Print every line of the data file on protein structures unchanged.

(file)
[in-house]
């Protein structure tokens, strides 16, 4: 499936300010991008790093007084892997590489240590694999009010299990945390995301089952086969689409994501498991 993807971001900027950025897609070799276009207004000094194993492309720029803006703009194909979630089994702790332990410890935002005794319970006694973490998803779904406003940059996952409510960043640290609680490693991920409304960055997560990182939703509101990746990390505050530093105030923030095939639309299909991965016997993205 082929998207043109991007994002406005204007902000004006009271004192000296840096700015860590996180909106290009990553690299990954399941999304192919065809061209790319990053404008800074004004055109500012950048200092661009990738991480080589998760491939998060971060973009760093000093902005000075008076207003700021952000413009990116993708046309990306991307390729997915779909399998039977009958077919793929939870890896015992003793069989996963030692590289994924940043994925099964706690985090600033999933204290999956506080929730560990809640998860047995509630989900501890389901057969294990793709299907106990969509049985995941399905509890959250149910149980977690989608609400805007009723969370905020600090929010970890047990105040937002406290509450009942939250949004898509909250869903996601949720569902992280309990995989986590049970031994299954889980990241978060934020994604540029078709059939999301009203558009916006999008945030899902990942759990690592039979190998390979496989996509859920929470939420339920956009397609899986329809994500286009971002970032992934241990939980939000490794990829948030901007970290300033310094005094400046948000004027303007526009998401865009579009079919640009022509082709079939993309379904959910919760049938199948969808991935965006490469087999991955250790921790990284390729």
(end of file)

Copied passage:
[in-house]
């Protein structure tokens, strides 16, 4: 499936300010991008790093007084892997590489240590694999009010299990945390995301089952086969689409994501498991 993807971001900027950025897609070799276009207004000094194993492309720029803006703009194909979630089994702790332990410890935002005794319970006694973490998803779904406003940059996952409510960043640290609680490693991920409304960055997560990182939703509101990746990390505050530093105030923030095939639309299909991965016997993205 082929998207043109991007994002406005204007902000004006009271004192000296840096700015860590996180909106290009990553690299990954399941999304192919065809061209790319990053404008800074004004055109500012950048200092661009990738991480080589998760491939998060971060973009760093000093902005000075008076207003700021952000413009990116993708046309990306991307390729997915779909399998039977009958077919793929939870890896015992003793069989996963030692590289994924940043994925099964706690985090600033999933204290999956506080929730560990809640998860047995509630989900501890389901057969294990793709299907106990969509049985995941399905509890959250149910149980977690989608609400805007009723969370905020600090929010970890047990105040937002406290509450009942939250949004898509909250869903996601949720569902992280309990995989986590049970031994299954889980990241978060934020994604540029078709059939999301009203558009916006999008945030899902990942759990690592039979190998390979496989996509859920929470939420339920956009397609899986329809994500286009971002970032992934241990939980939000490794990829948030901007970290300033310094005094400046948000004027303007526009998401865009579009079919640009022509082709079939993309379904959910919760049938199948969808991935965006490469087999991955250790921790990284390729």